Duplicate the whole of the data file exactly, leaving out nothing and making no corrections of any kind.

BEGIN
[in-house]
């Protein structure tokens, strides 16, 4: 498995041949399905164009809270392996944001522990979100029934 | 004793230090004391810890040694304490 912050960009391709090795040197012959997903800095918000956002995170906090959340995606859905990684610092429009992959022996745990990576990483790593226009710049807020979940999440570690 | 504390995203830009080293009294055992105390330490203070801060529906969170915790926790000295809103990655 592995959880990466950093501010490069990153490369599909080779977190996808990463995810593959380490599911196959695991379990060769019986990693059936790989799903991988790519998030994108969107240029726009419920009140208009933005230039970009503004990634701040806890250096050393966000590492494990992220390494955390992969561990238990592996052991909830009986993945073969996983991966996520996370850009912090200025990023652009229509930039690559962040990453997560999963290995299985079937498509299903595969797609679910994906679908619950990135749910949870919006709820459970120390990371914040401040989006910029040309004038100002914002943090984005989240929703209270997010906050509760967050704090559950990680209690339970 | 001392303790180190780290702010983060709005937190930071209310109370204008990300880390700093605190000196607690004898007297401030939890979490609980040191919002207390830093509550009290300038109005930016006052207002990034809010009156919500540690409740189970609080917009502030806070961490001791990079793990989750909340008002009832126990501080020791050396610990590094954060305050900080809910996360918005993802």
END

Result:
[in-house]
């Protein structure tokens, strides 16, 4: 498995041949399905164009809270392996944001522990979100029934 | 004793230090004391810890040694304490 912050960009391709090795040197012959997903800095918000956002995170906090959340995606859905990684610092429009992959022996745990990576990483790593226009710049807020979940999440570690 | 504390995203830009080293009294055992105390330490203070801060529906969170915790926790000295809103990655 592995959880990466950093501010490069990153490369599909080779977190996808990463995810593959380490599911196959695991379990060769019986990693059936790989799903991988790519998030994108969107240029726009419920009140208009933005230039970009503004990634701040806890250096050393966000590492494990992220390494955390992969561990238990592996052991909830009986993945073969996983991966996520996370850009912090200025990023652009229509930039690559962040990453997560999963290995299985079937498509299903595969797609679910994906679908619950990135749910949870919006709820459970120390990371914040401040989006910029040309004038100002914002943090984005989240929703209270997010906050509760967050704090559950990680209690339970 | 001392303790180190780290702010983060709005937190930071209310109370204008990300880390700093605190000196607690004898007297401030939890979490609980040191919002207390830093509550009290300038109005930016006052207002990034809010009156919500540690409740189970609080917009502030806070961490001791990079793990989750909340008002009832126990501080020791050396610990590094954060305050900080809910996360918005993802």